Five-a-Day Keeps the Doctor Away: Employee and Managerial Impressions of Implementing a Healthy Dining Option
Chronic illnesses account for three-quarters of healthcare costs in the United States and are generally statistically correlated with bad diet and lack of physical activity. The 5 A Dayprogram can be adopted by hospitality organizations that want to offer their employeesmore healthy meal choices at work. The goal of the program is to provide the employeeswith the information and support to improve their eating habits and practice healthierlifestyles. A 5 A Day program has begun at a hotel-casino in the Southwestern U.S. On the first day of this program, a survey was administered to employees that intended to identify the amount of fruits and vegetables currently consumed by employees, their awareness of recommendations about how much of these products to consume, as well as if there are any differences between eating habits among the different groups based on their demographics. The company was also interested in knowing what motivatesemployees to eat healthier meals. Descriptive statistics and chi-square tests were run to test for statistically significant differences among the various demographic groups. The results of this study indicate that the majority of respondents eat at least five servings of fruits and vegetables per day and that they are highly motivated to eat healthy. There were statistical differences between Spanish-speaking employees that were more comfortable with the healthy options offered by the employees' dining room (EDR) compared to their English-speaking counterparts. Implications for the industry are presented.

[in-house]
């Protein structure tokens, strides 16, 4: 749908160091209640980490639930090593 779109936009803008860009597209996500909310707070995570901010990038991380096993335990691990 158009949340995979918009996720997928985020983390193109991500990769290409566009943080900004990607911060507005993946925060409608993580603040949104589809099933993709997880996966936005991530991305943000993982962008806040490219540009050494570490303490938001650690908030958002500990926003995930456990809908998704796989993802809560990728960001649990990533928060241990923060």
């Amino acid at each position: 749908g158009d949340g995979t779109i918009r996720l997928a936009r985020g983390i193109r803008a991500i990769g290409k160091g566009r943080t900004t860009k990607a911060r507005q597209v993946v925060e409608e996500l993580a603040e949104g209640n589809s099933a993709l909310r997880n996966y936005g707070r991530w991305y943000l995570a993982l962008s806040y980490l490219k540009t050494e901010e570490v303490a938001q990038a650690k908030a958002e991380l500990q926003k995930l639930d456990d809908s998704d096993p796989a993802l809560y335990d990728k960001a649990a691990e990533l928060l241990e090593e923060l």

International Journal of Hospitality & Tourism Administration
Taylor & Francis
Digital Object Identifier (DOI)
Kalargyrou, Valentini, Robert H. Woods, and Christine J. Bergman, ‘Five-a-Day Keeps the Doctor Away: Employee and Managerial Impressions of Implementing a Healthy Dining Option’, International Journal of Hospitality & Tourism Administration, 11 (2010), 242–54